Talking Turkey and Gratitude

For those of us fortunate enough to sit down tomorrow at a turkey-and-fixings laden table with friends and family, I have one sincere wish. I hope that amidst the talk of football and politics and “when can we have pumpkin pie,” everyone takes a pause to think about gratitude. After all, if you are with loved ones, have a full plate and a television tuned to a sporting event, are wearing warm clothes, and do not have to work on Black Friday eve, then you have many blessings.

There will be a moment during many Thanksgiving gatherings when everyone takes a turn naming something for which they give thanks. Here is my challenge to you. When it is your turn, think more deeply than the usual platitudes such as “I am grateful for my family” or “I am so thankful that the Eagles are beating the Cowboys” (or vice versa), or “I am blessed to have all this good food.” Those are all,  of course, very nice sentiments, but we can do better. When it is your turn to speak, offer gratitude that has real teeth. Say something unexpected, honest, and behaviorally specific. Such expressions of gratitude have oomph. They don’t sound like blah blah blah; they capture folks’ attention and they carry the full power of true gratitude.

This week, as I asked my clients about their Thanksgiving plans, I also asked them to name one thing for which they are grateful. (There is growing evidence that an intentional focus on gratitude is good for emotional well-being and may even be helpful in treating mental illnesses such as depression.) I gave them the same challenge that I gave you. There were many moving expressions of gratitude; here are some examples from clients across the developmental span from young child to older adult.

  • I am happy you have Hot Wheels and that you let me play with them. But only if I do good work first and ask permission. – Enrique, age 6, coping with his parents’ divorce and near-abandonment by his mother who struggles with drug addiction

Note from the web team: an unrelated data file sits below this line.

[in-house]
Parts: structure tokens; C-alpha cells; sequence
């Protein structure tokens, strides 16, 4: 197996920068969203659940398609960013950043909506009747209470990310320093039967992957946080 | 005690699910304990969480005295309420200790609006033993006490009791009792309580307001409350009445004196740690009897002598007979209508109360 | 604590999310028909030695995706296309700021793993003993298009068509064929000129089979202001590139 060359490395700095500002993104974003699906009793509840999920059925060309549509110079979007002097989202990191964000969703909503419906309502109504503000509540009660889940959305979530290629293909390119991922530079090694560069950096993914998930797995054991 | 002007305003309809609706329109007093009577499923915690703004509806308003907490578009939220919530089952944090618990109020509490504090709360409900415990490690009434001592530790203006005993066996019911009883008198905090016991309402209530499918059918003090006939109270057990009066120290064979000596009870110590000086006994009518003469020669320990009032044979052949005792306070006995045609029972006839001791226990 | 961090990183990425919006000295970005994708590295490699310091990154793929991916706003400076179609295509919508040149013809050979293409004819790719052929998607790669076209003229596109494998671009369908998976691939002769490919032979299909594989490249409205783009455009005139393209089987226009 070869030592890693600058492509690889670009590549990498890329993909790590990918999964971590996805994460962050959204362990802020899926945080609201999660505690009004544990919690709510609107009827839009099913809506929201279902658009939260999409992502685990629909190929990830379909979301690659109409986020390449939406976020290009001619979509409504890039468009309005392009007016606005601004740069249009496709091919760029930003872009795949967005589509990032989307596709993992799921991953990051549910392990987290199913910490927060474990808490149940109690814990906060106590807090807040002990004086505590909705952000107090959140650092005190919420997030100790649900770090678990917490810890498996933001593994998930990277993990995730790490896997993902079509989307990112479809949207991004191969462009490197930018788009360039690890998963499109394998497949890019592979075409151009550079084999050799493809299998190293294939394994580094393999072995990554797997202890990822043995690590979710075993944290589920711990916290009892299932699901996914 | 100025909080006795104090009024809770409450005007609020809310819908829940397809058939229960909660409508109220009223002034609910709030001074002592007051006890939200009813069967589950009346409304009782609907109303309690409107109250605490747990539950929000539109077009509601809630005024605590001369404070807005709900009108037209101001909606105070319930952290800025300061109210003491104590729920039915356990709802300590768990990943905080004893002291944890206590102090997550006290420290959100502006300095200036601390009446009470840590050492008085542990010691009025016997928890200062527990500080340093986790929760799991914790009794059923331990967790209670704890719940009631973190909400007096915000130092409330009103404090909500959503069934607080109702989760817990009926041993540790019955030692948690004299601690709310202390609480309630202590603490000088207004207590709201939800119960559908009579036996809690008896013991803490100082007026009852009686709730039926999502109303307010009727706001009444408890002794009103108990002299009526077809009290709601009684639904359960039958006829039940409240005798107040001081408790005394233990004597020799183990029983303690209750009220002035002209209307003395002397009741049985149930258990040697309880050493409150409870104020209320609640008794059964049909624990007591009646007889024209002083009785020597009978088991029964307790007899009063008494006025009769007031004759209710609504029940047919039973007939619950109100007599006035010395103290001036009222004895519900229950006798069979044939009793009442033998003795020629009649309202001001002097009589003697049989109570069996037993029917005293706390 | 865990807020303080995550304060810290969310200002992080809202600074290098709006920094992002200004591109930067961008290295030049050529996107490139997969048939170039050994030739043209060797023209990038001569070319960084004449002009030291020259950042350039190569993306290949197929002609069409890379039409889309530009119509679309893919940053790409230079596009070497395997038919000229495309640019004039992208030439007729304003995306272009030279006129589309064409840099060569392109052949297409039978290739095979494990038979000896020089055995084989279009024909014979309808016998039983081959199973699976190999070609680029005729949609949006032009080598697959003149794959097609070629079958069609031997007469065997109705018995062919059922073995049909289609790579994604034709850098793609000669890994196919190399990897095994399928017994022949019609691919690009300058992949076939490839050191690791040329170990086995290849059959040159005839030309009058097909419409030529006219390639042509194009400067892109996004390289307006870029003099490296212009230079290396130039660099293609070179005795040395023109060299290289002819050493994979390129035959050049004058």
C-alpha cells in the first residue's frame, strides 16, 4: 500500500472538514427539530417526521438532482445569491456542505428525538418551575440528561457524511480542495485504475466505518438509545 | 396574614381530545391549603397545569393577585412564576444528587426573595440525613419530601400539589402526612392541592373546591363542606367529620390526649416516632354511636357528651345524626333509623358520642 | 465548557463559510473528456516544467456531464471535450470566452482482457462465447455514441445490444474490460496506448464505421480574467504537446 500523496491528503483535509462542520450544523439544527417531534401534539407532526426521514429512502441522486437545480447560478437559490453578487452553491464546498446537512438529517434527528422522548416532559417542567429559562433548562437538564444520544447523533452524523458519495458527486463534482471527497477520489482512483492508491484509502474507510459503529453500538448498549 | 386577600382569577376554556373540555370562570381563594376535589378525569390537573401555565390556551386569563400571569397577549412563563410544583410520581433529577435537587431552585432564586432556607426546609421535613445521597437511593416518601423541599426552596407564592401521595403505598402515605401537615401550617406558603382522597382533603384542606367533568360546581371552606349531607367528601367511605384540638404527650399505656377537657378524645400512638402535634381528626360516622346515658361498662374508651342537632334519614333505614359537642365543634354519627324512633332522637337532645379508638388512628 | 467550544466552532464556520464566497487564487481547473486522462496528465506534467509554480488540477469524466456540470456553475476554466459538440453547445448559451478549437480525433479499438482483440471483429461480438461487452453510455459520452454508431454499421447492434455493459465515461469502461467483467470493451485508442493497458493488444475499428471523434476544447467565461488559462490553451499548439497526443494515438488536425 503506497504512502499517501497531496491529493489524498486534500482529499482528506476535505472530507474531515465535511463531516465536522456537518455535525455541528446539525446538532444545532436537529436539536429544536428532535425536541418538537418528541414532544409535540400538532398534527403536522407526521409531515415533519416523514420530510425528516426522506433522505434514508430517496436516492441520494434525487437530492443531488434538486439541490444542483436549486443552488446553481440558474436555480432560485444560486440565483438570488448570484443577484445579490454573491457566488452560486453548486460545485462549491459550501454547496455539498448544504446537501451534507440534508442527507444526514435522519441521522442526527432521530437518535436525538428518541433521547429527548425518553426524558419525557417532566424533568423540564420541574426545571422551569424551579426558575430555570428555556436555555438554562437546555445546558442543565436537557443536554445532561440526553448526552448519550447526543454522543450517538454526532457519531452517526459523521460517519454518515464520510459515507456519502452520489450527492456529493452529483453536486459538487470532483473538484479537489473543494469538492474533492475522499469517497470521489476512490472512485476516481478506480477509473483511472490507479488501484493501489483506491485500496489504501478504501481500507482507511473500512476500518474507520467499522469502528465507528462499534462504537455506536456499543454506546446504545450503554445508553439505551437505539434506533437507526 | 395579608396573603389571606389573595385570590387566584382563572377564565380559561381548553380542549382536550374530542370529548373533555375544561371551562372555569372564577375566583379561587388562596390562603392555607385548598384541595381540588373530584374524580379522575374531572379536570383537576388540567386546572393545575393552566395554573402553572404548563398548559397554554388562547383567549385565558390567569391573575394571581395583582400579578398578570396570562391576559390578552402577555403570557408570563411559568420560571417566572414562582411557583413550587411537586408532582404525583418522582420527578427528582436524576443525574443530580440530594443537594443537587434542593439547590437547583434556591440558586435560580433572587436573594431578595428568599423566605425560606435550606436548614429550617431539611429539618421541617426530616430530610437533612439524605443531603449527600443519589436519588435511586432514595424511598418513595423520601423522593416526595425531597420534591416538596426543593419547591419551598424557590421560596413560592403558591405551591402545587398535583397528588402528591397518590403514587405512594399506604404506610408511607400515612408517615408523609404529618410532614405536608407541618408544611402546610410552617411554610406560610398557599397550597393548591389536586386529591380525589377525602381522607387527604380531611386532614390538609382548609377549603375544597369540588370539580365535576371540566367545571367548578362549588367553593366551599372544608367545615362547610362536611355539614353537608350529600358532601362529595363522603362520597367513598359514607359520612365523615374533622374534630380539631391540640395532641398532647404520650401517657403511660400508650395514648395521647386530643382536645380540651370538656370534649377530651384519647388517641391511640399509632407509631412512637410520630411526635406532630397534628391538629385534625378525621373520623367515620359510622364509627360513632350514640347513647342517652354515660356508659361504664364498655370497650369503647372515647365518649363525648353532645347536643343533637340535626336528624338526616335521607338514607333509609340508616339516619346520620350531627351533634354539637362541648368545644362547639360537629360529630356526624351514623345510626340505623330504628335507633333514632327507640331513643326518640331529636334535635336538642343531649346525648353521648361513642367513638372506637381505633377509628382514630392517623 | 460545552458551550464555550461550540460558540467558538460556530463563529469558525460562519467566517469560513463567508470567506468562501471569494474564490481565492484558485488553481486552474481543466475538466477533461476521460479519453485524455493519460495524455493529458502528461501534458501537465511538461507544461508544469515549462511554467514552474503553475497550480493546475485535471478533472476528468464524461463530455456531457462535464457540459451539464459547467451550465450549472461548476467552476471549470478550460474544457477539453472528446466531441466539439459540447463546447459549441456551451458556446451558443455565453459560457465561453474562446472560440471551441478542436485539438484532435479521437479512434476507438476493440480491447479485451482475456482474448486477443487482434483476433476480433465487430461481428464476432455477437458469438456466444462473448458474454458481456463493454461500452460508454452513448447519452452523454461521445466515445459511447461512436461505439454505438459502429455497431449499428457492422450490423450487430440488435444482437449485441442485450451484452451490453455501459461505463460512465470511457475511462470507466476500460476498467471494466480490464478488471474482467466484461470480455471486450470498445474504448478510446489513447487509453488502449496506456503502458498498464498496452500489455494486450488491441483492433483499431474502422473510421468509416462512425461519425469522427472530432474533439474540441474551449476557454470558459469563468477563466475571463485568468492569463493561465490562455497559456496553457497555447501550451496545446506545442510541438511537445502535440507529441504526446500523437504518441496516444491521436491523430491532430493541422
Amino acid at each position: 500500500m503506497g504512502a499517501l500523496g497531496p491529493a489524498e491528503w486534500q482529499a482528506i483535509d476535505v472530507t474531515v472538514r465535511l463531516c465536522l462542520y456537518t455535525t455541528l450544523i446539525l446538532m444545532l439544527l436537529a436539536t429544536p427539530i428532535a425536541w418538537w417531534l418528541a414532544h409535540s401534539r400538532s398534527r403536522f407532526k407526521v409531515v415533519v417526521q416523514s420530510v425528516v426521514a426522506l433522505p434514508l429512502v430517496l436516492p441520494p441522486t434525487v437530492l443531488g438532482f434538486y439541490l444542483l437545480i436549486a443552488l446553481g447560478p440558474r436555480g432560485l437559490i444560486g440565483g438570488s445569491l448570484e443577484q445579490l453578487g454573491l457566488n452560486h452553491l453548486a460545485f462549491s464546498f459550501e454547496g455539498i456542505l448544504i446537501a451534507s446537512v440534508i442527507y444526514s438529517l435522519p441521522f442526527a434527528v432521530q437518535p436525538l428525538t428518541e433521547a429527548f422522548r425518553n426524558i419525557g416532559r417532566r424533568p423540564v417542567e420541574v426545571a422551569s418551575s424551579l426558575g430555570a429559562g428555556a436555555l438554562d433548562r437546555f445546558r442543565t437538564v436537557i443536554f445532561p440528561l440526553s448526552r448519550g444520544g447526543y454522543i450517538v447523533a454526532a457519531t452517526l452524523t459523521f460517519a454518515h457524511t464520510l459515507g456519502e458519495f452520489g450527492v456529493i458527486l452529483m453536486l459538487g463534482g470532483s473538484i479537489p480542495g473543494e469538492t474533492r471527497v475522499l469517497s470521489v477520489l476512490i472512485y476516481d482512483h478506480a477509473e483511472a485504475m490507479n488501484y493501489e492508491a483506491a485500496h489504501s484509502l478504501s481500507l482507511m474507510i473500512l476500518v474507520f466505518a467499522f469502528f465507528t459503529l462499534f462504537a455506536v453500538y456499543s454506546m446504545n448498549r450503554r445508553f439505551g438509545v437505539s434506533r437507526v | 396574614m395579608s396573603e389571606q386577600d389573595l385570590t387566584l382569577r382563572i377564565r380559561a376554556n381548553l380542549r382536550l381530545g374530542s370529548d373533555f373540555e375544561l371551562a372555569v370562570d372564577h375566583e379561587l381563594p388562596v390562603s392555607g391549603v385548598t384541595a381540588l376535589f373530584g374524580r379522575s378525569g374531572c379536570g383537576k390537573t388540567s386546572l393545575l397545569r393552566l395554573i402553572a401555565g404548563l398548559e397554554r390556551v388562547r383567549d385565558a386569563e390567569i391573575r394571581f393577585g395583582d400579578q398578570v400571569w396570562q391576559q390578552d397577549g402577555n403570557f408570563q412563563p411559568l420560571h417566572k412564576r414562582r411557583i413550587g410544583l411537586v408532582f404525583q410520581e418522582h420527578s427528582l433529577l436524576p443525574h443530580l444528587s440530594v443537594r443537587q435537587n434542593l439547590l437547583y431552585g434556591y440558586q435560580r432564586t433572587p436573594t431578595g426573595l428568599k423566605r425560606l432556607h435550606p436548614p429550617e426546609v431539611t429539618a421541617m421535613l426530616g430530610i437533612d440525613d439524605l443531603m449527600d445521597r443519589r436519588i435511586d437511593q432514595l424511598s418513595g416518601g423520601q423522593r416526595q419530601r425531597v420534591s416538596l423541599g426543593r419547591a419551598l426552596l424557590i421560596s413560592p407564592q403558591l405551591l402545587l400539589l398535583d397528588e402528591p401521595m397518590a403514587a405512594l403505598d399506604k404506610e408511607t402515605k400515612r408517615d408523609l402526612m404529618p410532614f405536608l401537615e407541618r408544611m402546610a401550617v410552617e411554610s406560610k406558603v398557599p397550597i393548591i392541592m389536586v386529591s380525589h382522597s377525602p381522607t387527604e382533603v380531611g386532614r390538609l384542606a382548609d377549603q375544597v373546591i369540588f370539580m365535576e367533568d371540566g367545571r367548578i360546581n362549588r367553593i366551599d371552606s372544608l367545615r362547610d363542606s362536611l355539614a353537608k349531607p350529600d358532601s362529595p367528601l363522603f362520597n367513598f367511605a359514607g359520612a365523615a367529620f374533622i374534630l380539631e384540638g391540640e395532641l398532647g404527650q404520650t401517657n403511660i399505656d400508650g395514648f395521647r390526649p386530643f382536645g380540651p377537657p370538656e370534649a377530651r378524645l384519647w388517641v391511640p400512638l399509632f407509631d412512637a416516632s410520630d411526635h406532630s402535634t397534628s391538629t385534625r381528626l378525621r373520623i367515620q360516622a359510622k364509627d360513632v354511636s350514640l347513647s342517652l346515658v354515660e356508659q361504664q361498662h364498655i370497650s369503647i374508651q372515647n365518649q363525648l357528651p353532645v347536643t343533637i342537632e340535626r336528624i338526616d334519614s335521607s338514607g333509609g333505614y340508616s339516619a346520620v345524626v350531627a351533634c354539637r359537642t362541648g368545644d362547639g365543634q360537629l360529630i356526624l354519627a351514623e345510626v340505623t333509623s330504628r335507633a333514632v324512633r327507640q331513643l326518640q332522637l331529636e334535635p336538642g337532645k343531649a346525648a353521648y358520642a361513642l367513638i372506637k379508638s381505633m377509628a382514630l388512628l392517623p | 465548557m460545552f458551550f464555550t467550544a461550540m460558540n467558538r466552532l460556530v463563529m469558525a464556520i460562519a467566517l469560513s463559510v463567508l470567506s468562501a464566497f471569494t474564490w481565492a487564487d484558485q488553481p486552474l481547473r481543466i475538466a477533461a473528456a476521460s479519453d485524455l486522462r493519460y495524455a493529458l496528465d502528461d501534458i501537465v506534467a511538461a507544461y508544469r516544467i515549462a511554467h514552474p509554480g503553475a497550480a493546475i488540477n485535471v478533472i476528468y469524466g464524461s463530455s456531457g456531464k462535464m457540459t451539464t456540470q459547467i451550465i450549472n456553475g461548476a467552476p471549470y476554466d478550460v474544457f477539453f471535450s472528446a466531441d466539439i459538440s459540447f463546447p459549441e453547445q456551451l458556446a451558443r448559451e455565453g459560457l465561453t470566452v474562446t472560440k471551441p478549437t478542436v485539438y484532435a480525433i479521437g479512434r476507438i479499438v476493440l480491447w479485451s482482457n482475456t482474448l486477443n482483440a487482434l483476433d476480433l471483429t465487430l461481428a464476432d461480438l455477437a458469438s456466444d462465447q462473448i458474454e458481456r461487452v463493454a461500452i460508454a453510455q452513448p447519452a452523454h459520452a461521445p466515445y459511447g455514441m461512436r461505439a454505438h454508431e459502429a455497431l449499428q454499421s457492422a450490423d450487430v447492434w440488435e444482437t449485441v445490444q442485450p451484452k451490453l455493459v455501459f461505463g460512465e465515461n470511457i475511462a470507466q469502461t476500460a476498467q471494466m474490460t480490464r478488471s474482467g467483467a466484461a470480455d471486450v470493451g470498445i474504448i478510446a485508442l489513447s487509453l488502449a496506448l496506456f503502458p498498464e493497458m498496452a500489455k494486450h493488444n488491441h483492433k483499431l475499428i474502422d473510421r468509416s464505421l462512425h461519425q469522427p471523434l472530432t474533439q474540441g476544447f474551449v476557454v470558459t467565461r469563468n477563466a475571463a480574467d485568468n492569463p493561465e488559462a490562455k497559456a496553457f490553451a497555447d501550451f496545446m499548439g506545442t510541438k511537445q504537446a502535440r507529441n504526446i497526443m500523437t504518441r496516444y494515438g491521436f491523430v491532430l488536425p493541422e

• I am grateful that scientists figured out how to make a drug that helps me succeed in school. I am grateful that my parents finally have health insurance so that I can take the medicine. I am thankful that my teachers did not give up on me when I slacked off on my homework. And I am thankful for chocolate. – Heather, age 15, diagnosed with Attention Deficit-Hyperactivity Disorder as a high school freshman
  • My gratitude at the moment is about completing my degree and having a job lined up for the new year. I know I didn’t do this alone. I could not have done this without amazing parents and supportive professors. – Tania, age 21, graduating a semester early from a very challenging university while she is in treatment for Obsessive-Compulsive Disorder
  • I am certainly not thankful that I have cancer, but I am so thankful for the friends and family members who are walking this journey with me. And I am thankful that a friend suggested that I see you. – Ryann, age 43, single mother of two, fighting metastatic breast cancer
  • Even though I have been having a hard time figuring out what to do with myself since I was forced into retirement, I am so thankful that I don’t have to worry about resources. I think it is time for me to give back; maybe that’s what my retirement will be about. – Eleanor, age 65, recently laid off attorney who copes with recurrent episodes of depression